1889 was the 18th year after the founding of the City of Birmingham.
- May 23: Richard Hawes was convicted of murdering his family.
- Avondale was incorporated.
- Avondale Lodge No. 476 was chartered.
- Birmingham annexation brought thousands of residents within the city limits.
- The Blount County seat was moved to Oneonta.
- E. E. Forbes & Sons Piano Company was founded.
- A. O. Lane began purchasing land on the southern slopes of Red Mountain, which is now Lane Park.
- The Johns post office was established.
- Property for Shadow Lawn Cemetery was purchased.
- The National Farmers Alliance and the Agricultural Wheel voted to merge during joint meetings in Birmingham, forming the Farmers' and Laborers' Union of America.
- February: Sloss Furnace No. 4 was blown in.
- April: Bessemer Furnace No. 2 and Trussville Furnace were blown in.
- April 29: Ensley Furnace No. 1 was blown in.
- May 27: The Birmingham Brewing Company was incorporated.
- July 16: The Birmingham Athletic Club was incorporated.
- The Clifton Land Company reorganized as the South Birmingham Land Company.
- The Evening News changed its name to The Daily News.
- Blossburg Hollow Coke Ovens opened.
- Emil Loeb joined Loveman & Joseph, changing the company name to Loveman, Joseph, & Loeb.
- Mortimer's Dime Theatre closed.
- The Red Mountain Railroad Line opened.
- Attorneys James Weatherly and Walker Percy partnered in the firm of Weatherly & Percy.
- The Weekly Herald began publication.
- The Blount County News-Dispatch was founded.
- The Denechaud House hotel and restaurant closed after two years.
- March 1: Alexander Phillips became pastor of South Highland Presbyterian Church.
- August 4: Brother Bryan was installed as Third Presbyterian Church's first permanent pastor.
- J. E. McCann became pastor of Avondale United Methodist Church.
- W. L. Pickard became pastor of First Baptist Church of Birmingham.
- Methodist minister Solon Robertson founded the Southside Mission.
- St Anthony's Church was founded in Ensley.
- The Southern League of Professional Baseball Clubs fell apart with the death of its founder.
- Attorney John Altman left his partner J. R. McIntosh to join a firm headed by John McQueen.
- Inventor Mary Anderson moved to Birmingham.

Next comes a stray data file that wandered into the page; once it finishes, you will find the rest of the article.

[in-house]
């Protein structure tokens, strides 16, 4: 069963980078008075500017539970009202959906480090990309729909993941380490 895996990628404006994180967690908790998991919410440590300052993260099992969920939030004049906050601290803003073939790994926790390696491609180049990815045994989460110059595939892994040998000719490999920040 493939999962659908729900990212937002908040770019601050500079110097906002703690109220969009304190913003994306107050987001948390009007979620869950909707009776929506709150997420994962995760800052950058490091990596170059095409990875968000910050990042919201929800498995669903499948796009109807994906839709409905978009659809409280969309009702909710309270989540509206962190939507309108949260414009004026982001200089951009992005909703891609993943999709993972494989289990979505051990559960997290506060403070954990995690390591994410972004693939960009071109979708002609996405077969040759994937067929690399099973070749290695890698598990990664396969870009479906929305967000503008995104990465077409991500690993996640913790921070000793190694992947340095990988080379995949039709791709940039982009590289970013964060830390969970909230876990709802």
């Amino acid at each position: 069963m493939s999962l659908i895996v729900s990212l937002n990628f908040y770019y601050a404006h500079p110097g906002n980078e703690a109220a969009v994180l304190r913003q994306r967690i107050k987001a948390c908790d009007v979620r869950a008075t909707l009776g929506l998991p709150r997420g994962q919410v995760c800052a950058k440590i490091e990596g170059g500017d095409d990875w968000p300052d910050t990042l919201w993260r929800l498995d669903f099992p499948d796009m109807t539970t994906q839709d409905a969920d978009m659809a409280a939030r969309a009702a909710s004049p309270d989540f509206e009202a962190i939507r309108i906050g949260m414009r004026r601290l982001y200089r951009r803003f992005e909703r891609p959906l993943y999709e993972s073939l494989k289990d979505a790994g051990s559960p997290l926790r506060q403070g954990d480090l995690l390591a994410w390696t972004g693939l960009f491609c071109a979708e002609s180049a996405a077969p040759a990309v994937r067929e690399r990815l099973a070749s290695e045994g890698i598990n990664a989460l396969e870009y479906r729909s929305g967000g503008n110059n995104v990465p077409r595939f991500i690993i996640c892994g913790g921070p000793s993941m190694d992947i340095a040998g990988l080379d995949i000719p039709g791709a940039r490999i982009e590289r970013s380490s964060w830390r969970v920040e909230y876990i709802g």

- John L. Parker arrived in Birmingham.
- Louis Pizitz emigrated to the U. S. from Poland.
- Samuel Ullman was elected vice-president of the Birmingham Board of Education.
- July 17: Guy Tutwiler, baseball player
- September 7: Bill Holden, baseball player
- Roderick Beddow, criminal defense attorney
- Geneva Mercer, sculptor
- Brother Bryan, theology degree from Princeton University
- Sterling Foster, B. A. from South West Presbyterian University
- Morris Newfield, B. D. from Theological College of the University of Budapest
- William Oliver, law degree from Alabama School of Law
- February 27: Judge Samuel Greene to the former Mosa Miller.
- March 27: Sid Lee to Minnie Coleman.
- July 10: Mayor of Tuscaloosa William Jemison to the former Clara Roberts in Talladega.
- February 5: Mortimer Jordan, Jr, physician
- April 5: John Manning, Bessemer police officer
- December 25: Edouard Sidel, architect
- Caldwell Hotel
- C. C. Dubose residence
- Eubanks Mercantile building
- Paul Hayne School addition
- Highland Town Hall
- Holy Rosary Catholic Church
- Jefferson County Courthouse
- Overseer's House
- Peerless Saloon
- South Highland Presbyterian Church's first church building
- Temple Emanu-El
- Zion Lutheran Church's first church building
In 1889, what would later become the Coca-Cola Company was incorporated. The Eiffel Tower was completed. The Wall Street Journal was established. Nintendo was founded to produce and market Hanafuda playing cards. North Dakota, South Dakota, Montana, and Washington were admitted to the United States.
Notable books published in 1889 included Three Men in a Boat by Jerome K. Jerome, Master of Ballantrae by Robert Louis Stevenson, The Kreutzer Sonata by Leo Tolstoy, and A Connecticut Yankee in King Arthur's Court by Mark Twain. Notable music released included "Oh, Promise Me" by Clement Scott and Reginald de Koven, "The Thunderer" and "The Washington Post" by John Philip Sousa, and comic opera The Gondoliers by Gilbert and Sullivan.
Notable births in 1889 included film director Victor Fleming, actor and director Charlie Chaplin, dictator Adolf Hitler, aviation pioneer Igor Sikorsky, actor Claude Rains, astronomer Edwin Hubble, and farmer Walter Knott. Notable deaths included outlaw Belle Starr, Father Damien, former Confederate president Jefferson Davis, physicist James Prescott Joule, and poet Robert Browning.
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